As the sprinting competitions continued, Jamaica went on to win more medals. Each time, people danced in the streets, honked their horns, draped flags over their shops and busses, banged pots and pans, and praised God. Many of these athletes emerge from shantytowns and one-room board houses—they live in the same conditions as the rest of the country. Athletes like this provide hope in the face of unbeatable odds. If a tiny island mired in poverty can beat out countries 50 times its size, does that not speaks volumes about the spirit of the people? Does it not tell us something about the atmosphere of perseverance and tenacity that is present here?

I was not able to catch the medal ceremonies; as volunteers, our schedules are unpredictable and our access to television is unreliable. However, part of me desperately yearned to see the runners bow their heads as the medals were hung around their necks. I would have loved to listen as Jamaicans sang along to the chorus of their national anthem: “Jamaica! Jamaica, land we love!”

I am not Jamaican. I am a United States citizen, and I would have celebrated had Tyson Gay won that 100 meter sprint. And yet, I rejoice that this little country—my temporary home—can enjoy a sense of national pride and achievement. The medal count currently stands at 11, and I am so happy that I was able to be present for this country’s numerous victories. Congratulations, Jamaica. Praise be.

Wednesday, August 13, 2008


I have a complex relationship with dogs.

If you did a double take upon reading that statement, you’re not alone. A few days ago, I boldly said that statement aloud during a car ride with my community mates. They looked at me as if I were crazy. Maybe I am.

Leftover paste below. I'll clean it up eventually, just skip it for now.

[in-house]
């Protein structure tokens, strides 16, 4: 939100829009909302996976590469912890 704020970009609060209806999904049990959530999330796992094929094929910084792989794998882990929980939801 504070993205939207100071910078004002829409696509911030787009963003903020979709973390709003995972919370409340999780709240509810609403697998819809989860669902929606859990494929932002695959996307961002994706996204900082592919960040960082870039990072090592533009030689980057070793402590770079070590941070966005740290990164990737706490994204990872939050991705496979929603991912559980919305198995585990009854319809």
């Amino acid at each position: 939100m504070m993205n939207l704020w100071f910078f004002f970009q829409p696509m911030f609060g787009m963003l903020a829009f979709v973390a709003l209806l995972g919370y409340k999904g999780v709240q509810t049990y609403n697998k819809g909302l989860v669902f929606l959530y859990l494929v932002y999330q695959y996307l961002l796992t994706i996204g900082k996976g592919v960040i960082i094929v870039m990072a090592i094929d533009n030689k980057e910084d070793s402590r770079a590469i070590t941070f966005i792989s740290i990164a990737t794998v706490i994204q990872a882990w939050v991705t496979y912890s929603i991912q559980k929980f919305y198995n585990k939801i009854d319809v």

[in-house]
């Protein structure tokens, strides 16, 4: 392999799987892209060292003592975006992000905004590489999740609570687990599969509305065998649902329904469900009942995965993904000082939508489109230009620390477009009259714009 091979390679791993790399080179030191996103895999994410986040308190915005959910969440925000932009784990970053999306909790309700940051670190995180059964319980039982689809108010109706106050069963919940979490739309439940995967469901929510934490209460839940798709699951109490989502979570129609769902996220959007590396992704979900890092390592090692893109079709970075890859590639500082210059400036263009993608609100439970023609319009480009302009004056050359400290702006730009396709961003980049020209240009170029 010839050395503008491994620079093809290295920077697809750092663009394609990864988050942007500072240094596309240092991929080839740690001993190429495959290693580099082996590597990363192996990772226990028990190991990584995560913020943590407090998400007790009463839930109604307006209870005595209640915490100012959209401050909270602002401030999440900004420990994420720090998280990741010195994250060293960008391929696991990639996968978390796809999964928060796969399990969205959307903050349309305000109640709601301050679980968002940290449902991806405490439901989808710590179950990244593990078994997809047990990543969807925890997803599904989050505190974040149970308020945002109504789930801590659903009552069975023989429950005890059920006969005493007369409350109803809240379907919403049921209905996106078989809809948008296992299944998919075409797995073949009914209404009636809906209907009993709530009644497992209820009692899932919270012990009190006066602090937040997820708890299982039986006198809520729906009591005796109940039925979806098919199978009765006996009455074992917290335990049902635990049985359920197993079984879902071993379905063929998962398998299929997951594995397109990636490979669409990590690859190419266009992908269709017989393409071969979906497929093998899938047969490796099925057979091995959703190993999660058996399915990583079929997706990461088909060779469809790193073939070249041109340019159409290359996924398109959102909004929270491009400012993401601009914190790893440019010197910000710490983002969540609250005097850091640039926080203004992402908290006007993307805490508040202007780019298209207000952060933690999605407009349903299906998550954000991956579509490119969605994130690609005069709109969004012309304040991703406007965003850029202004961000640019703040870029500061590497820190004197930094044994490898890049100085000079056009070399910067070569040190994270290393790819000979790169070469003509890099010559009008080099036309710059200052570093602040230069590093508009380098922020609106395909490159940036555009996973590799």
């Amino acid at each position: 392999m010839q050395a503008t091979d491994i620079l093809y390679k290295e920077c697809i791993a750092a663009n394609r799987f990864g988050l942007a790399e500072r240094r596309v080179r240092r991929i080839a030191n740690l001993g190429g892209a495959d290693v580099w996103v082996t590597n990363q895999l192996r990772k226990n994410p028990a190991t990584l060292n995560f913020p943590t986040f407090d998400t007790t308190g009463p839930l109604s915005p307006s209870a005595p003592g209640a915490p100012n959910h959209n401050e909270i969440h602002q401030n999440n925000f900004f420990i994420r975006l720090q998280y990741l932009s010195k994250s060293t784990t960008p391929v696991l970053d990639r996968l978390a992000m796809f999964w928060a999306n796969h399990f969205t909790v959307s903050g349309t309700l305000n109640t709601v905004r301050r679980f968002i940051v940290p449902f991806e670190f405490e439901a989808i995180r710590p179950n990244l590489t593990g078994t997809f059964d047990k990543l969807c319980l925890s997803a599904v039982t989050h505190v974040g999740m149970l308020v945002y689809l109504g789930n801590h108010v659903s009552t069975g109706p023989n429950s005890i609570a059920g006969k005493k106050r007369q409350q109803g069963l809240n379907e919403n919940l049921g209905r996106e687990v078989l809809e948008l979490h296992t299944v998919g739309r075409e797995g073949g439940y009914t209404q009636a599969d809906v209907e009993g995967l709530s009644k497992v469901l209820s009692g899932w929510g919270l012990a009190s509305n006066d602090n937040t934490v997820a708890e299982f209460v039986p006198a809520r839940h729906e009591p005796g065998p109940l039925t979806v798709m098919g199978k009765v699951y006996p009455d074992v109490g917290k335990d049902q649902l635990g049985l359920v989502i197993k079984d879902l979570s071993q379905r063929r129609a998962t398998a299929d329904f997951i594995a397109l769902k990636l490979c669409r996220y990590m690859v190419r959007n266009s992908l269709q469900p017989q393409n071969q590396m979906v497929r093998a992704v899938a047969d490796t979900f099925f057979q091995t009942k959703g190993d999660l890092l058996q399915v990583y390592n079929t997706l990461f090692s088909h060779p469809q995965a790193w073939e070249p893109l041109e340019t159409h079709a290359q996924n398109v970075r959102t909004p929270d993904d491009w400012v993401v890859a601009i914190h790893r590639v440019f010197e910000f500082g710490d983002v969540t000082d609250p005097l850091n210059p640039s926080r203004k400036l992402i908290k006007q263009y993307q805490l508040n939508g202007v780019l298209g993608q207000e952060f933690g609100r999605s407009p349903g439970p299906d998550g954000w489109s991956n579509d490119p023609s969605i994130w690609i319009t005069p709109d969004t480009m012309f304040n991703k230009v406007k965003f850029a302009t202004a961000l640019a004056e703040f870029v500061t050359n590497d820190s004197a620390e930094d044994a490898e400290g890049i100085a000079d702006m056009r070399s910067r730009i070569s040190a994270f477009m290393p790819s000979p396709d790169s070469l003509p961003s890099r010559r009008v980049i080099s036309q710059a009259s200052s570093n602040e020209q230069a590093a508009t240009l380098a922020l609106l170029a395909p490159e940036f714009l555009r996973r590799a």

But, I do have a very special relationship with Jamaican dogs.

I have never been a huge dog person. The PVI community was split into two camps during Pittsburgh orientation: those who wanted a dog, and those who did not. Due to concerns about fleas and worms, I was an ardent proponent of the anti-dirty-dog-in-my-home movement.

Now, don’t get me wrong. I like puppies, (who doesn’t?) and I like clean dogs that don’t jump and don’t bite. I like Dave’s dog, Hunter. I loved my cousin’s dog, Bo. I adore Nicole’s dog, Geno. But, those dogs don’t seem to exist here. Rather, there are two types of dogs in Jamaica: ferocious guard dogs and pathetic strays.

Dog etiquette in Jamaica is as followed:
Be nice to ferocious guard dogs and maybe they will leave you alone
Carry rocks or pretend to throw a rock at the strays and they will inevitably run for their lives

During my first few days here, I tended to behave in the following manner regarding the canines:
Avoid them at all costs
Scream and put my hands out in a plea for mercy (which, actually, has worked fairly well thus far)

And then I met Mamadog. There are two dogs stray dogs that hang out at Stony Hill Hotel: Pupalups and Mamadog. Pupalups is pathetic, but, for reasons beyond my understanding, is beloved by the staff at the hotel. Mamadog is also pathetic, but is despised by hotel staff. (Side note: Pupalups and Mamadog are in a relationship, one I consider to be highly unhealthy.)